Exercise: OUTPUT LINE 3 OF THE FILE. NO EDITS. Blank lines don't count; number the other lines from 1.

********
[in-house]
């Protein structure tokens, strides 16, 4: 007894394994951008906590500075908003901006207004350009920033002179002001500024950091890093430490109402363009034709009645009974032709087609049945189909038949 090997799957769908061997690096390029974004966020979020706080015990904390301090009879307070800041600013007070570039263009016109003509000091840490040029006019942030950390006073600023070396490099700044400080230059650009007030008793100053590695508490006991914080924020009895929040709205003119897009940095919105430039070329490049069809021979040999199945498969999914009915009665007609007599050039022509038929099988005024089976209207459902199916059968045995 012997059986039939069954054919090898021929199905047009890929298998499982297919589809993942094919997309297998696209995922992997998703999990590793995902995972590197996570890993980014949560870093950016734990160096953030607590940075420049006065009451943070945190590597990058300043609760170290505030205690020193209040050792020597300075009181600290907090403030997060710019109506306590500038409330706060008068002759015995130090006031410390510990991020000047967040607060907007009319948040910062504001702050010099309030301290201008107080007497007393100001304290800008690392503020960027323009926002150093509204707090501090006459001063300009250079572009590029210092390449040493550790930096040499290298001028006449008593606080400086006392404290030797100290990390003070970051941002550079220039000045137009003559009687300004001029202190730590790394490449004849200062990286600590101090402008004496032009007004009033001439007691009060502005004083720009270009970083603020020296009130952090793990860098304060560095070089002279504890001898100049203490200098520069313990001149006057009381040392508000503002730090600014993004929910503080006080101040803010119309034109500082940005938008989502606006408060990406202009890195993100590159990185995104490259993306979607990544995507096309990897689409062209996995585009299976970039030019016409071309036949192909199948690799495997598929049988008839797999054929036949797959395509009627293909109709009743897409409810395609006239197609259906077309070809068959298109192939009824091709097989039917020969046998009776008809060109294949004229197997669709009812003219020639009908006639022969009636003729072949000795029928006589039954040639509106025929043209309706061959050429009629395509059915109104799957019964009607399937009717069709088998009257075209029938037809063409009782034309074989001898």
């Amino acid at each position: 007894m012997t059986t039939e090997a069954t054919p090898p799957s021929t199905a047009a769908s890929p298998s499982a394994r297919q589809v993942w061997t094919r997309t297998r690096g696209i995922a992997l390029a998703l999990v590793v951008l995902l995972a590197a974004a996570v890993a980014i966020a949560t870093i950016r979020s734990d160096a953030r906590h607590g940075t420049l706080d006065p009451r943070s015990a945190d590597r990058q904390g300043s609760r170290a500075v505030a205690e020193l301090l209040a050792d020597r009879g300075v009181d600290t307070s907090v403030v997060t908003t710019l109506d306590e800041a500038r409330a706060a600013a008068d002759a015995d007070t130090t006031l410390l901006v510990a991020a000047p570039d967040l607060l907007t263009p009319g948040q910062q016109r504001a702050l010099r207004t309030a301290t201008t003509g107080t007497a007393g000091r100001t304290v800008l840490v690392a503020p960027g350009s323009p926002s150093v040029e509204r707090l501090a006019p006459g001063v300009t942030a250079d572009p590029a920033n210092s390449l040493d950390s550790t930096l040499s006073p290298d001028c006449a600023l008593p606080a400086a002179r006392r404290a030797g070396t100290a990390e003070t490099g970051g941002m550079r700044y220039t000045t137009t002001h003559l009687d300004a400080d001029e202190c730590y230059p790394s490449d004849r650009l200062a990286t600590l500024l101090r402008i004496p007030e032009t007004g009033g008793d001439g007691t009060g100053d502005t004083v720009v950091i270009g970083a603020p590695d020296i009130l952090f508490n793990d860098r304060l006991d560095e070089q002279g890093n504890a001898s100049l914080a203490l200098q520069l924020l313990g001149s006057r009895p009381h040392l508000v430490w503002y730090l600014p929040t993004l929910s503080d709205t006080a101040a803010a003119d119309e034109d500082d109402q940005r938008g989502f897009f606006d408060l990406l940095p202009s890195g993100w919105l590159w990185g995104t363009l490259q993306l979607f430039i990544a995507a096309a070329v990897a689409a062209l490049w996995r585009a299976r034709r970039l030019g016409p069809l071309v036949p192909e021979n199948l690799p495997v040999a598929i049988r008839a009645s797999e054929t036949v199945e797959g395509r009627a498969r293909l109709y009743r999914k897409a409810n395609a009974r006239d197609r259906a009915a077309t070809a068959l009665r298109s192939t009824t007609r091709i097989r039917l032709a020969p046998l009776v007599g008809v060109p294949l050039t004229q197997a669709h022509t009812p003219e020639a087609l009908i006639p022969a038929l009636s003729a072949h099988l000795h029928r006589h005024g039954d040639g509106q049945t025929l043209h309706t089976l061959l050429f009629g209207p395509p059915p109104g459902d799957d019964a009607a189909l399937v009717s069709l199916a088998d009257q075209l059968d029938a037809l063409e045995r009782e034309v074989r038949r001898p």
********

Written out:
């Amino acid at each position: 007894m012997t059986t039939e090997a069954t054919p090898p799957s021929t199905a047009a769908s890929p298998s499982a394994r297919q589809v993942w061997t094919r997309t297998r690096g696209i995922a992997l390029a998703l999990v590793v951008l995902l995972a590197a974004a996570v890993a980014i966020a949560t870093i950016r979020s734990d160096a953030r906590h607590g940075t420049l706080d006065p009451r943070s015990a945190d590597r990058q904390g300043s609760r170290a500075v505030a205690e020193l301090l209040a050792d020597r009879g300075v009181d600290t307070s907090v403030v997060t908003t710019l109506d306590e800041a500038r409330a706060a600013a008068d002759a015995d007070t130090t006031l410390l901006v510990a991020a000047p570039d967040l607060l907007t263009p009319g948040q910062q016109r504001a702050l010099r207004t309030a301290t201008t003509g107080t007497a007393g000091r100001t304290v800008l840490v690392a503020p960027g350009s323009p926002s150093v040029e509204r707090l501090a006019p006459g001063v300009t942030a250079d572009p590029a920033n210092s390449l040493d950390s550790t930096l040499s006073p290298d001028c006449a600023l008593p606080a400086a002179r006392r404290a030797g070396t100290a990390e003070t490099g970051g941002m550079r700044y220039t000045t137009t002001h003559l009687d300004a400080d001029e202190c730590y230059p790394s490449d004849r650009l200062a990286t600590l500024l101090r402008i004496p007030e032009t007004g009033g008793d001439g007691t009060g100053d502005t004083v720009v950091i270009g970083a603020p590695d020296i009130l952090f508490n793990d860098r304060l006991d560095e070089q002279g890093n504890a001898s100049l914080a203490l200098q520069l924020l313990g001149s006057r009895p009381h040392l508000v430490w503002y730090l600014p929040t993004l929910s503080d709205t006080a101040a803010a003119d119309e034109d500082d109402q940005r938008g989502f897009f606006d408060l990406l940095p202009s890195g993100w919105l590159w990185g995104t363009l490259q993306l979607f430039i990544a995507a096309a070329v990897a689409a062209l490049w996995r585009a299976r034709r970039l030019g016409p069809l071309v036949p192909e021979n199948l690799p495997v040999a598929i049988r008839a009645s797999e054929t036949v199945e797959g395509r009627a498969r293909l109709y009743r999914k897409a409810n395609a009974r006239d197609r259906a009915a077309t070809a068959l009665r298109s192939t009824t007609r091709i097989r039917l032709a020969p046998l009776v007599g008809v060109p294949l050039t004229q197997a669709h022509t009812p003219e020639a087609l009908i006639p022969a038929l009636s003729a072949h099988l000795h029928r006589h005024g039954d040639g509106q049945t025929l043209h309706t089976l061959l050429f009629g209207p395509p059915p109104g459902d799957d019964a009607a189909l399937v009717s069709l199916a088998d009257q075209l059968d029938a037809l063409e045995r009782e034309v074989r038949r001898p």